EVEN if the Scotland team were to make a quick detour via Disneyland Paris en route to the Stade de France on Saturday, chances are Edinburgh’s Blair Kinghorn would stay on the bus, knowing the rollercoaster ride he has experienced in the first three weeks of the Six Nations had been more of a white-knuckle ride than any mechanical contraption could offer.

Picked against Italy, he collected three tries, only to be benched for the Ireland game, then catapulted into the action after just 20 minutes. And next weekend, Kinghorn will be up front in the good seats for what could be a hugely bumpy ride against the struggling French.

With Stuart Hogg injured, Scotland coach Gregor Townsend has already nodded in the direction of 22-year-old Kinghorn to start against France.

“It was frustrating, as you can imagine,” Kinghorn admitted about going from man-of-the-match to man-in-the-stand in seven days. “But you just have to trust the team selection and that is the only thing I can do ... and keep working hard for myself. I was a bit frustrated but Sean [Maitland] coming back is a massively ­experienced guy and he has been playing unreal for Scotland over the last couple of games.

“Gregor said I hadn’t done anything wrong in my performance against Italy, which is good. I was just happy I played well, and accept that team selection is just how it is sometimes. You can’t really beat yourself up.

“If you sit in a slump for too long it’s not really going to help your development in any way. Obviously you can be frustrated with some of the selections but you’ve just got to pick yourself up and carry on, and prepare the best way you can for that week. If I’d been in a slump sitting on the bench thinking I should have been on the park then when Hoggy went down after 15 minutes I wouldn’t have been in the zone. You’ve just got to be switched on the whole time. If you just do your job then when it comes to it you’ll be fine.”

However, the Edinburgh utility back almost missed his big chance against the Irish.

“I’d just come back out from the toilet – I slipped out after the anthems. It’s one of those ones where I was waiting around for so long that it built up and I got myself too nervous – when I saw him (Hogg)take a knock. Sean Lamont comes over and is like ‘Blair, you go down and get ready’. You do get nervous but I was on so quickly after his injury happened that you don’t have much time to think about things or to be that nervous.”

Deputising for Hogg will be a big ask for Kinghorn although, to many neutrals, he did shade the head-to-head against the Lions full-back in the most recent 1872 contests.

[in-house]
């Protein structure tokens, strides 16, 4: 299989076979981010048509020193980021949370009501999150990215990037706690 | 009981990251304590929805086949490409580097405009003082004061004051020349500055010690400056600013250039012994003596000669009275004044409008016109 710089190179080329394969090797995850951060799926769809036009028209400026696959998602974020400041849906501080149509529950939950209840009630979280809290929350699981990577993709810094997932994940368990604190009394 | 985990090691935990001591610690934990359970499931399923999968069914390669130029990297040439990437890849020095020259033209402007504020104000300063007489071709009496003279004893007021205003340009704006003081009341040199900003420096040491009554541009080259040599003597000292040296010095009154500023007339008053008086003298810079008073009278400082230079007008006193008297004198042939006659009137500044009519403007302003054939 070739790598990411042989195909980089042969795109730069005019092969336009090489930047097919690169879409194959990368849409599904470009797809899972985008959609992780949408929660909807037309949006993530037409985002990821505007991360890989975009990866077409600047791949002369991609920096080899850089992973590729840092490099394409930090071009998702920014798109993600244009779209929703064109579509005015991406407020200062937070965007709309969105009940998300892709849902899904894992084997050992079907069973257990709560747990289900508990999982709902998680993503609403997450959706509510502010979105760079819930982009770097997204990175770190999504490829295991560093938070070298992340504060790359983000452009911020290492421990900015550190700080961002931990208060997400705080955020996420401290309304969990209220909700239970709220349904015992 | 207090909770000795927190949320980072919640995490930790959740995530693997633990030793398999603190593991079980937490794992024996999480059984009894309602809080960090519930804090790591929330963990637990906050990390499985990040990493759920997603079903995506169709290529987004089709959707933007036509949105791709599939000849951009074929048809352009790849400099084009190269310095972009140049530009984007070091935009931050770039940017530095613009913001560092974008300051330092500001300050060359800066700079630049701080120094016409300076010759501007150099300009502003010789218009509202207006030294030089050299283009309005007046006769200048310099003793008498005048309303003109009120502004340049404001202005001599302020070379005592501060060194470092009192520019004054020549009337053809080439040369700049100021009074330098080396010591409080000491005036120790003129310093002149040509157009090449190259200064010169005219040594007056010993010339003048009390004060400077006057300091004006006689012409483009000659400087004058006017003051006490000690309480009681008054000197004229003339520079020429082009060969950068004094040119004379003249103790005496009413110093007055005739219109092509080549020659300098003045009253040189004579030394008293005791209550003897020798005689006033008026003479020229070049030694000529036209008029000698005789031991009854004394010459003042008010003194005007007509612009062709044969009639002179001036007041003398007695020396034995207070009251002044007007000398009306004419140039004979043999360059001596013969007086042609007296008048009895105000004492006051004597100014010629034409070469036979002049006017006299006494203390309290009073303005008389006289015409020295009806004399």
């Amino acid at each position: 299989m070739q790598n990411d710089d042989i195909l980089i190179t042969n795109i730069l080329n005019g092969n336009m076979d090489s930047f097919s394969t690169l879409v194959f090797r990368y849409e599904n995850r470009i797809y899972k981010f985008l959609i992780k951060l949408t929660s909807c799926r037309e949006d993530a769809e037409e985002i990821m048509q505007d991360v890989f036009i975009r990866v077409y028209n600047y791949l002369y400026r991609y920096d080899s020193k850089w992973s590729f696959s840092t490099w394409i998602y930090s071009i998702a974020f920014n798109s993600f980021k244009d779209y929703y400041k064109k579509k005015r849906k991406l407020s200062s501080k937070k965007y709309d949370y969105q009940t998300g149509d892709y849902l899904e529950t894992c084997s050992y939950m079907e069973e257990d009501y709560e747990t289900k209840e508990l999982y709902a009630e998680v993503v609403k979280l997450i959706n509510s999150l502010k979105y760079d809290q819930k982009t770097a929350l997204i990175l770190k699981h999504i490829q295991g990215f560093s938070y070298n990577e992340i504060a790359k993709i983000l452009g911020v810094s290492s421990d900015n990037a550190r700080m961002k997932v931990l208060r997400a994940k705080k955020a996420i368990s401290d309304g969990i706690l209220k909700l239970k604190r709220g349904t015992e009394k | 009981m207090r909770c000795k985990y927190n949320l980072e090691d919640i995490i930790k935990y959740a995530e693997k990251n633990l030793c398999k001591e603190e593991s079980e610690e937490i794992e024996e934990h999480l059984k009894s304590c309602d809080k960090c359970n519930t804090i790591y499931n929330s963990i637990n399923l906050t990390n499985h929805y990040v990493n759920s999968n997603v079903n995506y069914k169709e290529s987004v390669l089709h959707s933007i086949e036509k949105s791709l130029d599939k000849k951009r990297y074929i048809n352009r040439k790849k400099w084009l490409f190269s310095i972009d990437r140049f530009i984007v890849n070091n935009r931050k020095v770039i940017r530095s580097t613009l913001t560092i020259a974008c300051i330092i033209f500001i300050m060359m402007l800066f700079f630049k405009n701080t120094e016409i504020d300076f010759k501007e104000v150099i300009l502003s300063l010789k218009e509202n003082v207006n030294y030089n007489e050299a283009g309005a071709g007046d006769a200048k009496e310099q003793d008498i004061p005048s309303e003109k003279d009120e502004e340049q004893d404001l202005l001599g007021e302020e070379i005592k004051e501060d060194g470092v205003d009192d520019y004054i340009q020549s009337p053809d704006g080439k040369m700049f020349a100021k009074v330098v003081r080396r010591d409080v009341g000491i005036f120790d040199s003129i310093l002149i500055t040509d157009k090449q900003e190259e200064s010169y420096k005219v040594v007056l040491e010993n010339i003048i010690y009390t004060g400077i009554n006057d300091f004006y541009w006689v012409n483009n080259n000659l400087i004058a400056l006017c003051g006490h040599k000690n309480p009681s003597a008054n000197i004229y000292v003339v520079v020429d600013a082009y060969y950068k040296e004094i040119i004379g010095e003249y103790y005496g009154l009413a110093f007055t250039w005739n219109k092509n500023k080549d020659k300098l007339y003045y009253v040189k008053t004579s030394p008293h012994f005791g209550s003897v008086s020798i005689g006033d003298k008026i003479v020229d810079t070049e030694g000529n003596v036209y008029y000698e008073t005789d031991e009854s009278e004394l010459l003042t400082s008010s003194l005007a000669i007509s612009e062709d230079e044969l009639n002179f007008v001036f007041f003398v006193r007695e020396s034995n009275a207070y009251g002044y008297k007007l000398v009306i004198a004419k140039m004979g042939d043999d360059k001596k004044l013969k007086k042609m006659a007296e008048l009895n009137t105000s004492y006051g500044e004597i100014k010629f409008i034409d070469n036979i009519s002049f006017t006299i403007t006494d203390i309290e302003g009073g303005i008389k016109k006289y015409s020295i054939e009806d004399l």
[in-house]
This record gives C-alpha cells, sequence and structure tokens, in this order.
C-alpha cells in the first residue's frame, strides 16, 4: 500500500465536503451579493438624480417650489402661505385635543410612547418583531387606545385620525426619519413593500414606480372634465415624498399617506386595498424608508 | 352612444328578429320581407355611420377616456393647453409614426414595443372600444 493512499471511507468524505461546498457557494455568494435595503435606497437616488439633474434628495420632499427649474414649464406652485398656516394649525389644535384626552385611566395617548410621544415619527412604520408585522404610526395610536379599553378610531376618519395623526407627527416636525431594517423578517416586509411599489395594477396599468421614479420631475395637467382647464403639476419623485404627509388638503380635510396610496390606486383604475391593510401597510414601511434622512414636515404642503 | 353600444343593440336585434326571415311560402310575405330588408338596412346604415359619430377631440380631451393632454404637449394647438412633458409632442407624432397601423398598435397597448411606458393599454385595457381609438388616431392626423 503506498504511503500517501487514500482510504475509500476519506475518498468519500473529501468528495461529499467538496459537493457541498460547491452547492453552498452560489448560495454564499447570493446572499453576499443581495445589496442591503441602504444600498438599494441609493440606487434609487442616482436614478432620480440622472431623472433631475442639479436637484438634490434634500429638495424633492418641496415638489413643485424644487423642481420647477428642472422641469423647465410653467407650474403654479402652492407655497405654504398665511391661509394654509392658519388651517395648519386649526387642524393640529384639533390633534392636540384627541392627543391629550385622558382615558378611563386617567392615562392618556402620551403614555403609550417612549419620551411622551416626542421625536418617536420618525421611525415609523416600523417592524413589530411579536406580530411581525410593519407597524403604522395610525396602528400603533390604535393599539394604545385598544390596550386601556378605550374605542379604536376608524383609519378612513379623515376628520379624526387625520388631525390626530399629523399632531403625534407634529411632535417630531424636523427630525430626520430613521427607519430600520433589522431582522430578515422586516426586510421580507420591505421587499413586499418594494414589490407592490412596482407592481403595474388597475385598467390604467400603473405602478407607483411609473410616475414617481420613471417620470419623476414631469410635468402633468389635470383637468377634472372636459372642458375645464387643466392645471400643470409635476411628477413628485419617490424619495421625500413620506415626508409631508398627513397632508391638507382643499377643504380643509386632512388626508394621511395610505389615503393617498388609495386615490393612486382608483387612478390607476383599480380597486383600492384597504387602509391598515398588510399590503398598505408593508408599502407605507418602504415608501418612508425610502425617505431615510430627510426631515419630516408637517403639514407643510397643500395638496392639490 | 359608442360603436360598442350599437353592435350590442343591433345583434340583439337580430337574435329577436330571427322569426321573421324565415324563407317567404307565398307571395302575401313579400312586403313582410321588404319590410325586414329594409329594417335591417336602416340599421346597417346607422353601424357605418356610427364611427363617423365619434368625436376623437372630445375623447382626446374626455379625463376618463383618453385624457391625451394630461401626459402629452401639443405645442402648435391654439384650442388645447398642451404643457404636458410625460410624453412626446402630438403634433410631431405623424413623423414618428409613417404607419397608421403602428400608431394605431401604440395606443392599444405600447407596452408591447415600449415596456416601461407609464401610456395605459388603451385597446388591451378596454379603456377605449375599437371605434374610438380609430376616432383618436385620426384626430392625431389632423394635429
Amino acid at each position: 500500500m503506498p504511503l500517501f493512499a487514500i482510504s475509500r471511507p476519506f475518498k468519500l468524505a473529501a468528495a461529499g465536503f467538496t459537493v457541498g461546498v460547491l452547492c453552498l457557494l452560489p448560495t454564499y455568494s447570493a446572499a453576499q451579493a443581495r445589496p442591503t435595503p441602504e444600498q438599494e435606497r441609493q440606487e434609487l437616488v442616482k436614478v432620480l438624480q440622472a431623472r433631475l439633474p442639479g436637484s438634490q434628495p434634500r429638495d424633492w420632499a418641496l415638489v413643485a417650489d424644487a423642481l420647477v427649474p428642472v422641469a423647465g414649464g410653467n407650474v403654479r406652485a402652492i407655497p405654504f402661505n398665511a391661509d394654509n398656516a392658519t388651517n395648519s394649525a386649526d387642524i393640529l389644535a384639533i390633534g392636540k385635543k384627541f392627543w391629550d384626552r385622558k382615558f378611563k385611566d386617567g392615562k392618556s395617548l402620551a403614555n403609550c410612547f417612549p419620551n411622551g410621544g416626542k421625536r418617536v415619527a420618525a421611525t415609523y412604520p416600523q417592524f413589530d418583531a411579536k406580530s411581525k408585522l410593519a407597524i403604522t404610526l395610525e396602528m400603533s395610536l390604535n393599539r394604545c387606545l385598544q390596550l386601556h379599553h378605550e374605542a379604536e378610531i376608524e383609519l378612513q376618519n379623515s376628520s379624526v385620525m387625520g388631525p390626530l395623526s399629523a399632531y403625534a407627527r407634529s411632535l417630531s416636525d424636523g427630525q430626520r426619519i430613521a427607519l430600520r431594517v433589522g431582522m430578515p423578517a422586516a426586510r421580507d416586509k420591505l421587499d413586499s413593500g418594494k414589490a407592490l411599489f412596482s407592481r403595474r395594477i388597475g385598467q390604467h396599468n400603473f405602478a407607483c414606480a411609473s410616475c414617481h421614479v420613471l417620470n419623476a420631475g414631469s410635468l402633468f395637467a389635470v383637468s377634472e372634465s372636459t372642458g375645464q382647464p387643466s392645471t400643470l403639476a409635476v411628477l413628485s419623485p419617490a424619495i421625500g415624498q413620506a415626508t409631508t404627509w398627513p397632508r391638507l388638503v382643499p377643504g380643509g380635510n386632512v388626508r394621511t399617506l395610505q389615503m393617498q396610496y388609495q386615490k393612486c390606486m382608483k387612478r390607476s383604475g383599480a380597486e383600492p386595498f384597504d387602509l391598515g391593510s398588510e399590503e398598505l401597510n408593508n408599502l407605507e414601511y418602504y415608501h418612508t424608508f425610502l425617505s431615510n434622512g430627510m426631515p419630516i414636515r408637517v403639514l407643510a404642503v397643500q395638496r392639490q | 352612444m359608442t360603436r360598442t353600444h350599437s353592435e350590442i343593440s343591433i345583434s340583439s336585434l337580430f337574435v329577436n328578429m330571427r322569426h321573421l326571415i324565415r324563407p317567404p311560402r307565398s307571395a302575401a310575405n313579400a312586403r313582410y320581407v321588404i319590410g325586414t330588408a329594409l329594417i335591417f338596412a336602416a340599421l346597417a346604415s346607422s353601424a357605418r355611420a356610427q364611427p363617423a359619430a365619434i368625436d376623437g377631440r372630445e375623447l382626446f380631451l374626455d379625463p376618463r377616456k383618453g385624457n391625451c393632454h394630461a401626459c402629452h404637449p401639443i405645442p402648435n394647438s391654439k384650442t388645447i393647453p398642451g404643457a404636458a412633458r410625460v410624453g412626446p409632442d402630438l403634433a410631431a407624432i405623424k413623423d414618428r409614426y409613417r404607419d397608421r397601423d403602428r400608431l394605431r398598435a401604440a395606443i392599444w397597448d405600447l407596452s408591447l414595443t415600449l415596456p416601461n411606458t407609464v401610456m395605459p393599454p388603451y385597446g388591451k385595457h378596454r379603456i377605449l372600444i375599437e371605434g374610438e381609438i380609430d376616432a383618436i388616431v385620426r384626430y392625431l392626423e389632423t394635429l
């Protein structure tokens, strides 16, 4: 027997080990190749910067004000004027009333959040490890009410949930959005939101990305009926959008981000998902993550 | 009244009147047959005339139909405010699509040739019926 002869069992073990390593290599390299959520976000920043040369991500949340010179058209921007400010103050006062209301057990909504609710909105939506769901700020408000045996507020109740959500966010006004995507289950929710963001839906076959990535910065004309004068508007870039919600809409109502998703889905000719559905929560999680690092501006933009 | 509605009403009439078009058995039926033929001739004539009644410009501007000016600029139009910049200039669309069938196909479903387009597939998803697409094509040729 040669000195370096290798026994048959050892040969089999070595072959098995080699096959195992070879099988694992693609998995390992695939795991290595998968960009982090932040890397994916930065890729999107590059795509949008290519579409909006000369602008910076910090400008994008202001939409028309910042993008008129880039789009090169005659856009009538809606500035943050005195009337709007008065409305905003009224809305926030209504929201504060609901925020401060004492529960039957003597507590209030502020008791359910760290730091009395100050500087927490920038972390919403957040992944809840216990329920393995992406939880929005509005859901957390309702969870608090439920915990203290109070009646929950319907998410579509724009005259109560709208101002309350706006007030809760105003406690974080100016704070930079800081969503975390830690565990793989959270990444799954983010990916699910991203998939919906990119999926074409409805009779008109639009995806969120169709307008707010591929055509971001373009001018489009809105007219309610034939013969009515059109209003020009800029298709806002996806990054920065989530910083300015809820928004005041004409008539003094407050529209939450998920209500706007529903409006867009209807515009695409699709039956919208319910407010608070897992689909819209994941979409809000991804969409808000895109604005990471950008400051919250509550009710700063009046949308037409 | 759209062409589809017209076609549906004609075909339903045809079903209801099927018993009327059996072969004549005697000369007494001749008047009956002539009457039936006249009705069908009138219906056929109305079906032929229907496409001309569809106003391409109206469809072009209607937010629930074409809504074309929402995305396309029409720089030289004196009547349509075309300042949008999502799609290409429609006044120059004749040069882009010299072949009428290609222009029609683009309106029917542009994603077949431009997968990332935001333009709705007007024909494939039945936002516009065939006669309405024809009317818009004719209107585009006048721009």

And for Kinghorn (and others) there are plenty of comparisons between the inter-city rivals, even down to outright speed where Kinghorn might just be ahead.

“I think Hoggy will have something to say about that,” Kinghorn smiled. “I don’t know in terms of GPS stats. My strides are a lot longer than Hoggy’s – I think that’s why defenders sometimes get sat down a little bit by me, because they don’t expect me to be moving so quickly with my long legs, whereas ­Hoggy is kind of scuttling around the place and his change of direction is

phenomenal and means he’s making line breaks from the back with his quick change of pace.

“We’re quite similar players, it’s just that our body types are different. I’m a lot taller. We both play the game in a similar way – we’re both attacking players who like to carry the ball from back field. The way we go about things may be a little different, but the end goal is we’re both working towards the same thing.”

On Saturday, Kinghorn won’t have time for comfort breaks, either prior or during what will be a challenging 80 minutes against a smarting Les Bleus.

“If all goes well this week then hopefully I’ll get a run. It will be a tough game, I know, away to France but I think our club form has shown we can win away from home [with a] couple of big wins in France. I think we are all going there with a really positive mentality to right the wrongs of a tough game at the weekend [against Ireland],” said Kinghorn who has ­never set eyes on the French cathedral of sport, never mind played there.

“I played in some U18 stuff, I played Stade Francais...in the Challenge Cup a couple of years ago. This year Montpellier and Toulon [in Champions Cup action]. But no, I’ve never been there. I’ve heard it’s a good atmosphere, a massive stadium.”

Scotland’s record in the French capital is scarier than the most frightening ghost train ride; they haven’t won there since 1999, and closing in on the 26-year hiatus between Jim Telfer and Gavin Hastings’ winning tries in 1969 and 1995 respectively.

Given how France have opened up their 2019 campaign – allowing Wales a record comeback win in game one, followed by a mauling by the English at Twickenham – who knows what kind of team Scotland will face on Saturday, other than there will be 15 of them hell bent on pleasing the partisan Parisiennes.

“I don’t think they’ve been rubbish, against Wales. There were a couple of mistakes and the Welsh scored some simple tries,” Kinghorn said.

“We believe we can win every game that we go into, if we play the right rugby. But, sure, France is always seen as quite a hard thing [game] but the boys have got a lot more confidence now. We can go to tough places with our club side and come away with a win. It’s a game on its own so it should be good.”